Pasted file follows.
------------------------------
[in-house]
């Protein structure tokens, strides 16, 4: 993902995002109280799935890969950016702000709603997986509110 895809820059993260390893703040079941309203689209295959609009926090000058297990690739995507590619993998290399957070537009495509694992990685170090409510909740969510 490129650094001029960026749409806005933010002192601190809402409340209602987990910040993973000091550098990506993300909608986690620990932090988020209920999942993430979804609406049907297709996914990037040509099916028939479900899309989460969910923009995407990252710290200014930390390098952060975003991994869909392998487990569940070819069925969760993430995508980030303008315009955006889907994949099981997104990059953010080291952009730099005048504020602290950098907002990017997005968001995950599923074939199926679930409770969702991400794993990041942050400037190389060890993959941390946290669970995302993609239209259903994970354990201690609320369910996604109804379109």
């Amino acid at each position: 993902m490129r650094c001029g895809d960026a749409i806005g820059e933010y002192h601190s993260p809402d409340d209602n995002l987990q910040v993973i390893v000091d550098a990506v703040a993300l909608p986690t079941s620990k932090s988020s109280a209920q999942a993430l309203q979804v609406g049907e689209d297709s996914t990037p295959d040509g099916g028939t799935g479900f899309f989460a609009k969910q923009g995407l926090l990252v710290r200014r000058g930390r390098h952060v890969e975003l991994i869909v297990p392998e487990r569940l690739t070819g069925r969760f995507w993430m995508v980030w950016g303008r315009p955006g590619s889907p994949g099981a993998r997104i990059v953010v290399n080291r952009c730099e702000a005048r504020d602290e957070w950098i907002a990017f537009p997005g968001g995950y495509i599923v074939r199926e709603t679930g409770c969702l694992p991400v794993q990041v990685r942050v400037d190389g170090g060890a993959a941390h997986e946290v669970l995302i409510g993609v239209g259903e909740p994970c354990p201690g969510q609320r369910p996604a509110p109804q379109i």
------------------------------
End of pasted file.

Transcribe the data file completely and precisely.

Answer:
[in-house]
């Protein structure tokens, strides 16, 4: 993902995002109280799935890969950016702000709603997986509110 895809820059993260390893703040079941309203689209295959609009926090000058297990690739995507590619993998290399957070537009495509694992990685170090409510909740969510 490129650094001029960026749409806005933010002192601190809402409340209602987990910040993973000091550098990506993300909608986690620990932090988020209920999942993430979804609406049907297709996914990037040509099916028939479900899309989460969910923009995407990252710290200014930390390098952060975003991994869909392998487990569940070819069925969760993430995508980030303008315009955006889907994949099981997104990059953010080291952009730099005048504020602290950098907002990017997005968001995950599923074939199926679930409770969702991400794993990041942050400037190389060890993959941390946290669970995302993609239209259903994970354990201690609320369910996604109804379109």
């Amino acid at each position: 993902m490129r650094c001029g895809d960026a749409i806005g820059e933010y002192h601190s993260p809402d409340d209602n995002l987990q910040v993973i390893v000091d550098a990506v703040a993300l909608p986690t079941s620990k932090s988020s109280a209920q999942a993430l309203q979804v609406g049907e689209d297709s996914t990037p295959d040509g099916g028939t799935g479900f899309f989460a609009k969910q923009g995407l926090l990252v710290r200014r000058g930390r390098h952060v890969e975003l991994i869909v297990p392998e487990r569940l690739t070819g069925r969760f995507w993430m995508v980030w950016g303008r315009p955006g590619s889907p994949g099981a993998r997104i990059v953010v290399n080291r952009c730099e702000a005048r504020d602290e957070w950098i907002a990017f537009p997005g968001g995950y495509i599923v074939r199926e709603t679930g409770c969702l694992p991400v794993q990041v990685r942050v400037d190389g170090g060890a993959a941390h997986e946290v669970l995302i409510g993609v239209g259903e909740p994970c354990p201690g969510q609320r369910p996604a509110p109804q379109i």